Product Management Insights from The Martian
I recently read The Martian by Andy Weir. I had seen it on a few product management reading lists, and it was the perfect book to kick off my book-a-week personal development goal for 2016. The Martian recounts Mark Watney’s accidental abandonment on Mars, and the steps he takes to live long enough to get off of the planet. Watney is a diehard botanist who just also happens to be an astronaut, and he uses his entire skill set to survive Mars.
The Martian was an immediate winner within the tech community. Reading about simple action plans to solve complex problems rang a bell with product managers and software engineers alike. After seeing it referenced in many product manager conversations, I was inspired to break it down and lay out The Martian product management lessons.
Mark Watney is a problem solver at heart and overcomes many obstacles with an easygoing manner. Here are a few quick lessons from the book:
The Martian Product Management Lessons: Launching a product is like getting off of Mars
This may sound a little extreme, but within the first few pages of the book, we understand one thing: Watney is focused on the desired outcome. He needs to make contact with Earth so that he can get off of Mars. Product managers can relate: launching a product and surviving Mars may both seem unachievable at face value. What’s necessary is to create manageable milestones that can be individually tackled in order to achieve the end result.
So, what is your project’s overall goal? Is it to create an MVP to gain customer feedback? Is it to reconstruct a legacy system to bring it up to modern software standards? First you’ve got to know and understand the goal, then you can break it into manageable steps.
Watney knows that the only chance he has to survive Mars is to break complex problems into manageable ones and individually tackle them.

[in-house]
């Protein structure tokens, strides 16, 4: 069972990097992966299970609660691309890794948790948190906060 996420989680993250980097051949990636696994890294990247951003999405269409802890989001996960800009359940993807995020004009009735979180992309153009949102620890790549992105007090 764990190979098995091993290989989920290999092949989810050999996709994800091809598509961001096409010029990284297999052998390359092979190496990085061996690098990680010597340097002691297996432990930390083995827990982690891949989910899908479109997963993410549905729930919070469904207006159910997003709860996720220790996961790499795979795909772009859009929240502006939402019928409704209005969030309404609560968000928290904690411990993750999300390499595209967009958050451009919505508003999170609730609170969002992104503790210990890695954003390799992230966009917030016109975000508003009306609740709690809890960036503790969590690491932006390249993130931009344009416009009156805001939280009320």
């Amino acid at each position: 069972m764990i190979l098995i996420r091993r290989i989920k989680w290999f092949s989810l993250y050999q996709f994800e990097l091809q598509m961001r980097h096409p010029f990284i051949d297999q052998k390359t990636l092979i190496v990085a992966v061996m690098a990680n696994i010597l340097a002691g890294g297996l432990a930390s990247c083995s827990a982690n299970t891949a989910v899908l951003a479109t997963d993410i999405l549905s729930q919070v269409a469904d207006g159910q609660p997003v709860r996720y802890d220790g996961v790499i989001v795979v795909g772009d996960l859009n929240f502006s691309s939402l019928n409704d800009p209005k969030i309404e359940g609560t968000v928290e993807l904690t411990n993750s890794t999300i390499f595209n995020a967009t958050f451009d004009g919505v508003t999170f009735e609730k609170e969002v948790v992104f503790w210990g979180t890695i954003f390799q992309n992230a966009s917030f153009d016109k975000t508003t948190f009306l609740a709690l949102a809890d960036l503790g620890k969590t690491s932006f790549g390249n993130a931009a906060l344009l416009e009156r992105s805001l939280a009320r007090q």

1. Focus on the immediate problem
Getting yourself off of a planet when you’re presumed dead and no one is planning to rescue you is a pretty complex problem. While Watney understands and respects the total complexity of this challenge, he doesn’t let the complexity swallow him. He knows that he’s going to need to solve one problem at a time.
Watney utilizes a specific workflow in each situation. He does not allow the next problem to distract him from the one that’s directly in front of him. Take this excerpt where Watney uses duct tape to stop a leak in his spacesuit after blowing a seal in an airlock:
I have duct tape in my toolbox. Let’s slap some on and see if it slows the flow. I wonder how long it will last before the pressure rips it…Readouts say the pressure is stable. Looks like the duct tape made a good seal. Let’s see if it holds… It’s been fifteen minutes and the tape is still holding. Looks like that problem is solved… All right. On to my next problem.
The seal with the airlock is definitely a big problem, and it’s definitely something that needs to be fixed. But he will have to fix his leaky spacesuit first, or he won’t even get that far.
We see this happen all the time with software development. Team members want to move onto the “fun” problems without solving the “necessary” problems first. Does a critical bug need to be fixed prior to moving onto the next feature? Make sure your team is laser-focused on that problem and not getting distracted by future features.
2. Change your way of thinking
Conventional wisdom can move you forward but will only get you so far. [Spoiler alert: Watney does contact Earth.] NASA relies on conventional wisdom to devise a plan to get the astronaut supplies to last until a rescue mission can reach him. It doesn’t work.
However, little-known engineer Rich Purnell has an unconventional idea and has to deploy an unconventional strategy to put this backup plan into action. Purnell was an engineer with a creative way of looking at problems, and the perspective to look outside of the conventional wisdom machine. He wasn’t a director or vice president. His personality and environment allowed him to have the creative flexibility to look at Watney’s predicament in a unique way.
3. Sometimes unconventional thinking comes from the least likely places…
Purnell, our hero engineer, is described as socially awkward and was often secluded to his desk. He wasn’t invited to the planning meetings where Watney’s rescue was being planned. He comes up with a creative maneuver to save Watney from the confines of his cubicle.
Teams can often become subconsciously focused on allowing a certain team members to solve all of the problems that they face. Create ways to solicit communication from different sources. Ask questions of your team that inspire creative thinking. Value everyone’s opinion. Does a recently-hired junior engineer want to take a stab at a complex problem? Let them. He or she may not solve the problem immediately, but they can help the team to think about the problem in new ways.
Overall, keep The Martian on your reading list for this year. It’s a quick read that explores one man’s will to survive by solving complex problems in surprisingly simple ways. Oh, and it’ll give you a good laugh.